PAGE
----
In fact, rejection of immigrants offends one of the core values of America: free market, and by corollary, free competition. Here is a really simple way of getting rid of all illegal immigrants—work harder than them! The Korean would love to see immigration opponents put their money where their mouth is, and line up to take all the jobs that immigrants tend to do. Nothing would be more delightful than Lou Dobbs climbing a tree to pick an orange, or being dragged through two years of bullshit lawsuit as a hapless drycleaner. Do you not like Mexicans mowing lawns? Do the same thing cheaper and better than Mexicans, and they will go away. Do you not like Asians dominating the engineering and medical fields? Maybe you should have done better during high school. You are no better than the little brat who takes the ball and goes home just because he keeps on losing, except the ball is not yours to begin with.
The proposed immigration bill isn’t bad because it does too much; it’s bad because it doesn’t do nearly enough. America belongs to those who recognize the country as the blessing and treasure that it is. If people are not committed to making America better, they don't belong in America. So here is the Korean’s proposal for immigration and citizenship policy.
It starts simple. All children born in U.S. or into American parents get a provisional citizenship until age 18. Their status won’t change much from as it is right now. At the age of 18, every child as well as everyone in the world is eligible for the citizenship test, which asks basic questions about American history, geography, and civics. Anyone who passes will receive a full citizenship for two years. Full citizenship entails the same rights as the current American citizenship.
Anyone who fails to pass, or any full citizenship holder who commits a felony, receives a basic citizenship. Basic citizenship is similar to what illegal immigrants go through right now. Basic citizenship holders may stay in the U.S., and must pay taxes. (That’s right, illegal immigrants pay taxes too.) Basic citizens are generally eligible for full citizenship every time there is a citizenship exam. But they cannot receive any higher education, nor can they receive any medical insurance, publicly or privately. Constitutional rights are not quite suspended, but they operate at a lower level. For example, basic citizens can be searched for any reason whatsoever. They can also be detained for an extended period of time without being told the reason for detention. Medical care is of course not provided in detention. If you die while being locked up, too bad. (Check out the link. It’s really something.)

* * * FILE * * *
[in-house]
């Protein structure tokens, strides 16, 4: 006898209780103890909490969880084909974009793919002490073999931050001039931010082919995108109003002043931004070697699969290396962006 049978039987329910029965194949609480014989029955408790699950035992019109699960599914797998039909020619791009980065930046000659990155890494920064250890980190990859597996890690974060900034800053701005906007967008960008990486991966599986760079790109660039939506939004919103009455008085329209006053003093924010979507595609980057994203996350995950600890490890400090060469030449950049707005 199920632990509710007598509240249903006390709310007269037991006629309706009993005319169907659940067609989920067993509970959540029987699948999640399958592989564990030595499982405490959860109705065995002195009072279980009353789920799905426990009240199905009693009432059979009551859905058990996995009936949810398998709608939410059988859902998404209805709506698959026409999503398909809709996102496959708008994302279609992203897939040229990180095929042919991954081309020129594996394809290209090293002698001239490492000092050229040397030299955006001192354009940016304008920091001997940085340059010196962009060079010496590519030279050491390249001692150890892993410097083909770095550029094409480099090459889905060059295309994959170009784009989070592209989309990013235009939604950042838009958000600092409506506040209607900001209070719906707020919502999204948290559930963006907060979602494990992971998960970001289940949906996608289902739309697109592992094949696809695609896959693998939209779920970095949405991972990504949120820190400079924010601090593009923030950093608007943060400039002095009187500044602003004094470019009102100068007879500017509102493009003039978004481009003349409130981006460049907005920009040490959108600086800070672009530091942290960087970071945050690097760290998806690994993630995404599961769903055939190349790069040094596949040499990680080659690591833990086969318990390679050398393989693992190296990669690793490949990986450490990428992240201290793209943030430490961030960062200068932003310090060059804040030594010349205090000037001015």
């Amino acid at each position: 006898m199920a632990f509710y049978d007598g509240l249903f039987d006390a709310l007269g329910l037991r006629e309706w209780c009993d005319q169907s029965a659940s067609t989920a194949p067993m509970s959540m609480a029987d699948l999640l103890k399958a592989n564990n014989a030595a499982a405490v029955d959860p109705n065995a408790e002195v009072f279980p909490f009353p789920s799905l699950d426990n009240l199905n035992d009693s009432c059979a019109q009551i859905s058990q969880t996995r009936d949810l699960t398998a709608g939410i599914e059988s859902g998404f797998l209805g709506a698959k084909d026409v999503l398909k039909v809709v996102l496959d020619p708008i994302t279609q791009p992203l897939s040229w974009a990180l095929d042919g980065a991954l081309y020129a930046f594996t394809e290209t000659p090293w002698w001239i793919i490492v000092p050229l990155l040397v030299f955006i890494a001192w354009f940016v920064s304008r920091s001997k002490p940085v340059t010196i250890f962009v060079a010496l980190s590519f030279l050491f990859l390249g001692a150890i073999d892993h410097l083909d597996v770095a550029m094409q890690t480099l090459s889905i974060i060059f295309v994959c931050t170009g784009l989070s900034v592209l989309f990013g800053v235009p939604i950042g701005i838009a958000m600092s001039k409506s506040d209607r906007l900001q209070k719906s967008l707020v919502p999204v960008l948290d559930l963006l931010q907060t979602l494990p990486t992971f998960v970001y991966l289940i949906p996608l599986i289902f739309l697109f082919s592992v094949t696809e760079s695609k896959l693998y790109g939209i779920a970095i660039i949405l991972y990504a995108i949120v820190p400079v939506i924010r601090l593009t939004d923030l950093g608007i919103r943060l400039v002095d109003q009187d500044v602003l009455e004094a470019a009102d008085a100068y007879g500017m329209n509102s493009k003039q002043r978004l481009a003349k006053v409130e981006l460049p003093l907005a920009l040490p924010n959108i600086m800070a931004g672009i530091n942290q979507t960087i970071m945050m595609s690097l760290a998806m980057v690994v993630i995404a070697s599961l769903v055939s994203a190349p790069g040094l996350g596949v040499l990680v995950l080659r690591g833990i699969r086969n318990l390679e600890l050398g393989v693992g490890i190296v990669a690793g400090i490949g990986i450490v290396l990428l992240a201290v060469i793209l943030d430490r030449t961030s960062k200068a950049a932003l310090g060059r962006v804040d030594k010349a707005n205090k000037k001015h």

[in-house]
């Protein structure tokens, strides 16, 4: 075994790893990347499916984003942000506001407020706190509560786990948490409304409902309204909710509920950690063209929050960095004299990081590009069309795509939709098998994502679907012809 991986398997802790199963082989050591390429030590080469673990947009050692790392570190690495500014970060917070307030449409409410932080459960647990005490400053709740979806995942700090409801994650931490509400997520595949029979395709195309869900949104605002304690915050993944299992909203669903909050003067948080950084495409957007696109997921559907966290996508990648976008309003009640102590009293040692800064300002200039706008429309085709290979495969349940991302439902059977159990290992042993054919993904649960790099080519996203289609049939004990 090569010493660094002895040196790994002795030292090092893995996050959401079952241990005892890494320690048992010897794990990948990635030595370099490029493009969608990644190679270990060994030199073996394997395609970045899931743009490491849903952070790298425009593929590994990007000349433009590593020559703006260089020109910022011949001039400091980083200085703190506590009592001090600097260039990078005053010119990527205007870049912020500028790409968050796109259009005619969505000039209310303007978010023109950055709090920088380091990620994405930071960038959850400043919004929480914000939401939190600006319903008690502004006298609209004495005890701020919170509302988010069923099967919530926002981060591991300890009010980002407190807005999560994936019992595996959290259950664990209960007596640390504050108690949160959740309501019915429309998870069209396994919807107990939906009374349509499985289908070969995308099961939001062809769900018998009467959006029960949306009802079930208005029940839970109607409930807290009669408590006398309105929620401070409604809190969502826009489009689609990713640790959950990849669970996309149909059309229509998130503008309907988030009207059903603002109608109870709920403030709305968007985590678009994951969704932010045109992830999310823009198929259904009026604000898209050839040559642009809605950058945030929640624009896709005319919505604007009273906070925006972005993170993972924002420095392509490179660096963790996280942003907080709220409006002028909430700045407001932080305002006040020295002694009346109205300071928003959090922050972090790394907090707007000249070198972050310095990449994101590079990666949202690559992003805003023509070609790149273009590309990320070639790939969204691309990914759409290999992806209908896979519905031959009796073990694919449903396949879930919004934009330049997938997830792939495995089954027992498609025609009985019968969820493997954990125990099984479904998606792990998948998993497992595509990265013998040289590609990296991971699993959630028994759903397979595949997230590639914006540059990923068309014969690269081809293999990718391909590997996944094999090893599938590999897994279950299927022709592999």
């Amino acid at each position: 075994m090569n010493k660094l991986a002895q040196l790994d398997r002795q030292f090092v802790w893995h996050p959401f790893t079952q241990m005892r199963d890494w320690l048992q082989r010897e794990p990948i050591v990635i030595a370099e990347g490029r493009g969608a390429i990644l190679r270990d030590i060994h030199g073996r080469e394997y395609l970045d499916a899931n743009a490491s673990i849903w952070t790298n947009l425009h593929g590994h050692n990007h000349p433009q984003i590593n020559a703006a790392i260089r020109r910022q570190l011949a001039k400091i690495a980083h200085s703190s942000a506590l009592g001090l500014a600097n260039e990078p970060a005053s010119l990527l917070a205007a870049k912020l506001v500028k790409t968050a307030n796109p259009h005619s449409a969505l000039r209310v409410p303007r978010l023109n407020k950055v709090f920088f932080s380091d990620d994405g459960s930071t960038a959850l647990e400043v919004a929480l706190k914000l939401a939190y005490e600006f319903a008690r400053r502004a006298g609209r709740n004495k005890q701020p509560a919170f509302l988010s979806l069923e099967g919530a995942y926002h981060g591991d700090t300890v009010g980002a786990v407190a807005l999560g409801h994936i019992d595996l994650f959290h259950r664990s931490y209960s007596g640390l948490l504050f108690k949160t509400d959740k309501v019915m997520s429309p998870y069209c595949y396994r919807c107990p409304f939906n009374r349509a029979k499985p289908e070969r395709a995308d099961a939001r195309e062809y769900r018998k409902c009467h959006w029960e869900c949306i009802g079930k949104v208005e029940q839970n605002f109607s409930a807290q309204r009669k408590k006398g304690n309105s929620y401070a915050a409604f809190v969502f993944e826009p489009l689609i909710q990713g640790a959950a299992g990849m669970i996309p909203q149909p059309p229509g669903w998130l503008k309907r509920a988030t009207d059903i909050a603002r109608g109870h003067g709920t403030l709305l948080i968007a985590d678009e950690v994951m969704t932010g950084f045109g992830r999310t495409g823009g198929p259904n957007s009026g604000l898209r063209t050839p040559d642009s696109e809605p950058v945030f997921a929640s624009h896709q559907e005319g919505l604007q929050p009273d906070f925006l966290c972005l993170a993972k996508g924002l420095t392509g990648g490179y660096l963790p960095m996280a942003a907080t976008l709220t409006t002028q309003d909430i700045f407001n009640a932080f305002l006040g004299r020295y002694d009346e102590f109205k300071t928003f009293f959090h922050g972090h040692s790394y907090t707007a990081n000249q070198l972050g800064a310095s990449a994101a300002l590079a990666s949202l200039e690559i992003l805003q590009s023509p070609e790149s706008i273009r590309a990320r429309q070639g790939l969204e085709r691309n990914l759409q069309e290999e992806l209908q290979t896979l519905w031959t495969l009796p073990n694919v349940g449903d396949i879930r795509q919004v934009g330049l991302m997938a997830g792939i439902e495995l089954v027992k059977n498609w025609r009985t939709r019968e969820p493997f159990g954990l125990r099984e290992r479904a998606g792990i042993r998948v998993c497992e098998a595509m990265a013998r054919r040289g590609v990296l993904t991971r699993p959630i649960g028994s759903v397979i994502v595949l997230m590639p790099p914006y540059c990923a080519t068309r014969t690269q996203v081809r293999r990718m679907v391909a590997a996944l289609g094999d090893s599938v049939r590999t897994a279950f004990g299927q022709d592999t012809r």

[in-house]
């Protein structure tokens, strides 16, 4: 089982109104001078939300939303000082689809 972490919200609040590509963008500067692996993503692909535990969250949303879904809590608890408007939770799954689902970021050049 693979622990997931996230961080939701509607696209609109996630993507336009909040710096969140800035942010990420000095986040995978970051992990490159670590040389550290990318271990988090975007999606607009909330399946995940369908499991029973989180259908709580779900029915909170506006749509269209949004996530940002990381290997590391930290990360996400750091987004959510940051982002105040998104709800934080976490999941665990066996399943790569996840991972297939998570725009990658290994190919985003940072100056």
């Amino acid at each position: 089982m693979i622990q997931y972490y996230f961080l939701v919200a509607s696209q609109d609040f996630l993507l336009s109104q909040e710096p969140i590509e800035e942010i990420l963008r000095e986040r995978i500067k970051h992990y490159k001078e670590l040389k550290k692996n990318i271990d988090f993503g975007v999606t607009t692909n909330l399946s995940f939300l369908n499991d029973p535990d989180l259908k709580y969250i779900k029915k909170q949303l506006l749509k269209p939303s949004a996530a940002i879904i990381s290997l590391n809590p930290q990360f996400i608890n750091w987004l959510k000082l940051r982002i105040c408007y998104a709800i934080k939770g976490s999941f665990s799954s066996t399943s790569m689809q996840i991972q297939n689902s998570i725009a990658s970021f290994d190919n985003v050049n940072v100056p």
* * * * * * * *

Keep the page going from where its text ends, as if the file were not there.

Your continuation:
But here is the beauty of the Korean's proposal -- ANYONE in the world can come to America and immediately obtain basic citizenship, and they are eligible for the full citizenship exam just as much as anyone who is born in the U.S. Competition can sort out the rest. Full citizenship Americans will be the best and the brightest, and the basic citizenship Americans will be there to tend the gardens and flip burgers.
The proposal is still rough around the edges, but you get the idea. Do you want to call America YOUR country? You better earn it, pal. If you don’t know who John Roberts is or the fact that the President can’t cut taxes under the Constitution, (just a couple of things that all immigrants who take the citizenship exam know, and so many xenophobic "Americans" don't,) you probably don’t deserve to “come to MY nation and spend over 20 years of YOUR life here, making money, enjoying the fruits of this land and ALL it has to offer[.]” Idiot.
Got a question or comment for the Korean? Email away at firstname.lastname@example.org